Eye color Predicts Disagreeableness in North Europeans: Support in Favor of Frost (2006)
- 647 Downloads
The current study investigates whether eye color provides a marker of Agreeableness in North Europeans. Extrapolating from Frost’s (2006) research uncovering an unusually diverse range of hair and eye color in northern Europe, we tested the hypothesis that light eyed individuals of North European descent would be less agreeable (a personality marker for competitiveness) when compared to their dark eyed counterparts, whereas there would be no such effect for people of European descent in general. The hypothesis was tested in Australia to provide consistent environmental conditions for both groups of people. Results support the hypothesis. Implications and conclusions are discussed.
KeywordsEye color Personality Melanin Competitiveness Agreeableness
We would like to thank Dr Peter Frost for his comments on earlier versions of this manuscript.
- Australian Bureau of Statistics. (2005). Main countries of birth of the population. (No. 3412.0). Canberra: Australian Capital Territory.Google Scholar
- Bjorkqvist, K., Osterman, K., & Kaukiainen, A. (1992). The development of direct and indirect aggressive strategies in males and females. In K. Bjorkqvist & P. Niemela (Eds.), Of mice and women: Aspects of female aggression (pp. 51–64). San Diego: Academic.Google Scholar
- Costa, P. T., & McCrae, R. R. (1992). Professional manual for the NEO personality inventory. Odessa: Psychological Assessment Resources.Google Scholar
- Eron, L. D., Bjorkqvist, K., & Niemela, P. (1992). Gender differences in violence: Biology and/or socialization? In Of mice and women. Aspects of female aggression (pp. 89–97). San Diego: Academic.Google Scholar
- Gary, A. L., & Glover, J. (1976). Eye color, sex and children’s behavior. Chicago: Nelson-Hall.Google Scholar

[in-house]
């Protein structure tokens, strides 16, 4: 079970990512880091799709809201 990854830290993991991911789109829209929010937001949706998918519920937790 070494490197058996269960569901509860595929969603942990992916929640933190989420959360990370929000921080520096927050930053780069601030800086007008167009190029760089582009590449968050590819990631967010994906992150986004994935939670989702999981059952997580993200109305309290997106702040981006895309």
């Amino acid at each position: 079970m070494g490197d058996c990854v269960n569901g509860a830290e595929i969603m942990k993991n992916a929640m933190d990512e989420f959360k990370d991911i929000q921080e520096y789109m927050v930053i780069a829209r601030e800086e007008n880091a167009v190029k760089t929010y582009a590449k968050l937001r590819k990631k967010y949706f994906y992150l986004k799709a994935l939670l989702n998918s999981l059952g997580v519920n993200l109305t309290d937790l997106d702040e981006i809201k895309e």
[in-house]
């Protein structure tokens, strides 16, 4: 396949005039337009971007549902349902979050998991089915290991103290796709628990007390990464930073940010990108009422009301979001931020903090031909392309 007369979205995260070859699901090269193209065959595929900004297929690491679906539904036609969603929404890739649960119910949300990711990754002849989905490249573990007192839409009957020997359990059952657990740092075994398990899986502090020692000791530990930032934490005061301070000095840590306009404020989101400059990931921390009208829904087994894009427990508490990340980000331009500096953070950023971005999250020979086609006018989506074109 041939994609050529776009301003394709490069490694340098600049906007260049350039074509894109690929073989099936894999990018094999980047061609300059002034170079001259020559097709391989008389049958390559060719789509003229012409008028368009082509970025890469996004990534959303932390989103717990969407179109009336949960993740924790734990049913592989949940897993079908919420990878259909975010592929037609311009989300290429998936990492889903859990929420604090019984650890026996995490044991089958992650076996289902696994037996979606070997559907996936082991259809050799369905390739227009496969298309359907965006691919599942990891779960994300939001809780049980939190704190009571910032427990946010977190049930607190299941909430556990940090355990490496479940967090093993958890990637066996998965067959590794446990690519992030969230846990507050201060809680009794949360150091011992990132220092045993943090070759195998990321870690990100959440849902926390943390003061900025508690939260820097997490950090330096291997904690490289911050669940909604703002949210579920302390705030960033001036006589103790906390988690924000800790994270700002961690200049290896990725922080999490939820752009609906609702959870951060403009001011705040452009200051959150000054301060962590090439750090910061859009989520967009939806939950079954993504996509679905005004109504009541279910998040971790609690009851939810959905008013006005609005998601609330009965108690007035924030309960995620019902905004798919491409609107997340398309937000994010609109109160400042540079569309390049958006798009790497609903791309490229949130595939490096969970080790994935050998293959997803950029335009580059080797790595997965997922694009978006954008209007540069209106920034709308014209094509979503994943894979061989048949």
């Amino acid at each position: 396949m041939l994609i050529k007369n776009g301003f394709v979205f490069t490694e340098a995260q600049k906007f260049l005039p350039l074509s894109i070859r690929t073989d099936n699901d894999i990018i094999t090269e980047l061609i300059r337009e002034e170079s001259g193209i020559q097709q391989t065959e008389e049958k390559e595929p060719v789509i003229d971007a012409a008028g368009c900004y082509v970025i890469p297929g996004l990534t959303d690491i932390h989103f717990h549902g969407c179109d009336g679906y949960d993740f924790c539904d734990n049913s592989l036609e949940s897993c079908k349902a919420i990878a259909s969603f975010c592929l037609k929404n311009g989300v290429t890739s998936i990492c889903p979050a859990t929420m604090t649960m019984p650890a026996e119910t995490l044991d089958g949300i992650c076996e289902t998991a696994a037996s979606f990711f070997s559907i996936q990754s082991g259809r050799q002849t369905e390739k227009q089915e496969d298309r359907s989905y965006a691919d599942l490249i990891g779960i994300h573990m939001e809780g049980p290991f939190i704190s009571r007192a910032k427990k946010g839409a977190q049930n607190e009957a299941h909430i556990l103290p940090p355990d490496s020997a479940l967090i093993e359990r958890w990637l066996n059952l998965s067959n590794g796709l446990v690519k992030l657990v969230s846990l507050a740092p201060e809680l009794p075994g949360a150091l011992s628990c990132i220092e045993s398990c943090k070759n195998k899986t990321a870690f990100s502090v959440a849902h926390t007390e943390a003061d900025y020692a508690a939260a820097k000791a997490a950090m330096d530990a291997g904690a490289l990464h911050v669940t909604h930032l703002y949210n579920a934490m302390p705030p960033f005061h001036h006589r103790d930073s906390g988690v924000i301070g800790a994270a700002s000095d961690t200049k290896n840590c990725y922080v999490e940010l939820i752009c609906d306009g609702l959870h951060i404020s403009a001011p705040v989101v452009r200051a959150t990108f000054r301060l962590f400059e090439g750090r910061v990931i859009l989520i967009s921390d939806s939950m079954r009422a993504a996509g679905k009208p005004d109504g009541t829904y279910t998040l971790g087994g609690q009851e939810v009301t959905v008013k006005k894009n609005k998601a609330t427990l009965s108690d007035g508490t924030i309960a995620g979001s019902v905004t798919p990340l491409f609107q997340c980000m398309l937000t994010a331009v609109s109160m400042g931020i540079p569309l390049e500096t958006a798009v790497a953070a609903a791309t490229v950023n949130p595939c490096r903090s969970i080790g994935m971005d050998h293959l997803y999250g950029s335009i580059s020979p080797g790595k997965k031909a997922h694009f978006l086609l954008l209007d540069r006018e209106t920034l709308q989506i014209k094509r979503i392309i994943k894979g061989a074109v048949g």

- International Personality Item Pool. (2001). A scientific collaboratory for the development of advanced measures of personality traits and other individual differences. Retrieved May 23, 2006 from http://ipip.ori.org/.
- John, O. P., Donahue, E. M., & Kentle, R. L. (1991). The big five inventory: Versions 4a and 54. Berkley: Technical report, Institute of Personality and Social Research, University of California.Google Scholar
- Larsson, M. (1998). Iris patterns and personality: Does a relationship exist that can be useful for the five factor model and behavioral genetics? Paper presented at Behavioral Genetics Association’s Annual Meeting in Stockholm, Sweden 1998.Google Scholar
- Maynard-Smith, J. (1982). Evolution and the theory of games. Cambridge: Cambridge University Press.Google Scholar
- Price, C. (1999). Australian population: ethnic origins. People and Place, 7, 12–16.Google Scholar
- Riedl, B. I. M. (1990). Morphological and metrical characteristics of the male and female Leitmotif in mate-selection and its impact on the selection of the spouse. Homo, 41, 72–85.Google Scholar
- Schweder, B. I. M. (1994). The impact of the face on long-term human relationships. Homo, 45, 74–93.Google Scholar
- Smuts, B. B. (1987). Sexual competition and mate choice. In B. B. Smuts et al. (Eds.), Primate societies (pp. 385–399). Chicago: Aldine.Google Scholar
- Thornhill, R., & Gangestad, S. W. (1993). Averageness, symmetry and parasite resistance. Human Facial Beauty, 4, 237–269.Google Scholar
- Worthy, M. (1999). Eye color: A key to human and animal behavior. Nebraska: Lincoln. To Excel (Original work published 1974).Google Scholar